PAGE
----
Dr. Tsu-Ming Chiang
The significance of sibling ordinal position as a determinant of behavior has long been debated in both past and present literature. A correlation between behavior problems in firstborn children and male children has been suggested. The purpose of this study was to examine the relationship between birth order and children’s social competence. Data of forty-three head start children with ages ranging from 3 to 5, collected by a larger study over 3 years, were used for analyses. Teachers of these children were given a Social Competence Behavior Evaluation to rate children’s social behaviors in the classrooms. Sibling data reported from the parents along with SCBE scores were analyzed using a two-tailed Pearson Correlation test. Though no significant sibling ordinal position effects were found, the number of siblings and the age of first-born sibling were found to be related to children’s behaviors.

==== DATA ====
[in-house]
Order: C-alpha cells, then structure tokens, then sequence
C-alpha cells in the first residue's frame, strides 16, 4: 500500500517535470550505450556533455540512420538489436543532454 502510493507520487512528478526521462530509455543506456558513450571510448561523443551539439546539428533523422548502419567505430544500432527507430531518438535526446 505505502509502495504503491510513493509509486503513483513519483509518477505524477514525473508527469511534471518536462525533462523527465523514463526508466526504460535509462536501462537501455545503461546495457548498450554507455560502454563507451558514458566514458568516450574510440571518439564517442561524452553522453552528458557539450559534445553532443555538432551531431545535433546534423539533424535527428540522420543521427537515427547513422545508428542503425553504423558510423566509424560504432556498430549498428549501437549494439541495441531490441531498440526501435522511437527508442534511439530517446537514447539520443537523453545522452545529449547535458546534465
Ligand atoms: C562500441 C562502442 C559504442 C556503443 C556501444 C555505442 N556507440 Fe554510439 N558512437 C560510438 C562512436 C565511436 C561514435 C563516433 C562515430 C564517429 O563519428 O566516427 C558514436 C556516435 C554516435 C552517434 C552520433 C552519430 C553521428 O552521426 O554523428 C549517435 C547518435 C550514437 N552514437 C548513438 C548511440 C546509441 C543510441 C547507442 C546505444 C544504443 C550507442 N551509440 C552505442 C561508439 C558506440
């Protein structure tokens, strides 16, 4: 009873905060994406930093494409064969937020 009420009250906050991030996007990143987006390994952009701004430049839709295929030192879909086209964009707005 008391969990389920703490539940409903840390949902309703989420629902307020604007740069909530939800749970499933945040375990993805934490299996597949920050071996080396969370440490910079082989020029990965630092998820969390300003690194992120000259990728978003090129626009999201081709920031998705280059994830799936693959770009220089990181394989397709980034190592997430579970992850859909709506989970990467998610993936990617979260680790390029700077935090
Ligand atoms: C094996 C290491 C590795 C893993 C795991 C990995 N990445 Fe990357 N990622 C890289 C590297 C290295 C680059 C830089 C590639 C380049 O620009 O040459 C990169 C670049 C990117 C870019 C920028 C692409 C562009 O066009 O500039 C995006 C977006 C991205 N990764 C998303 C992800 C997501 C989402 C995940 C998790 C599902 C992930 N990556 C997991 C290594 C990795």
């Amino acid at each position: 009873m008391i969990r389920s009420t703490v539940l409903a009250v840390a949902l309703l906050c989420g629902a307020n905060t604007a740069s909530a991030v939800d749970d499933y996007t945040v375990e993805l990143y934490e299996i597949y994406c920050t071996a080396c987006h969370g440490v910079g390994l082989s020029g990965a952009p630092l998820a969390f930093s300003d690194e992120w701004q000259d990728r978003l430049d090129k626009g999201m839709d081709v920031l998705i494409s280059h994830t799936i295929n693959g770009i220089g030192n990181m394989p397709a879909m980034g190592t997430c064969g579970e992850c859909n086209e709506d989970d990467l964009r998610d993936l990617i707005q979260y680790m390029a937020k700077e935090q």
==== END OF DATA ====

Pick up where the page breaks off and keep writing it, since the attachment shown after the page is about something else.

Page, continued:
Borne, Christina and Mears, Kimberly
"The Relationship between Children’s Birth Orders and Their Social Competence,"
Vol. 10, Article 21.
Available at: http://kb.gcsu.edu/thecorinthian/vol10/iss1/21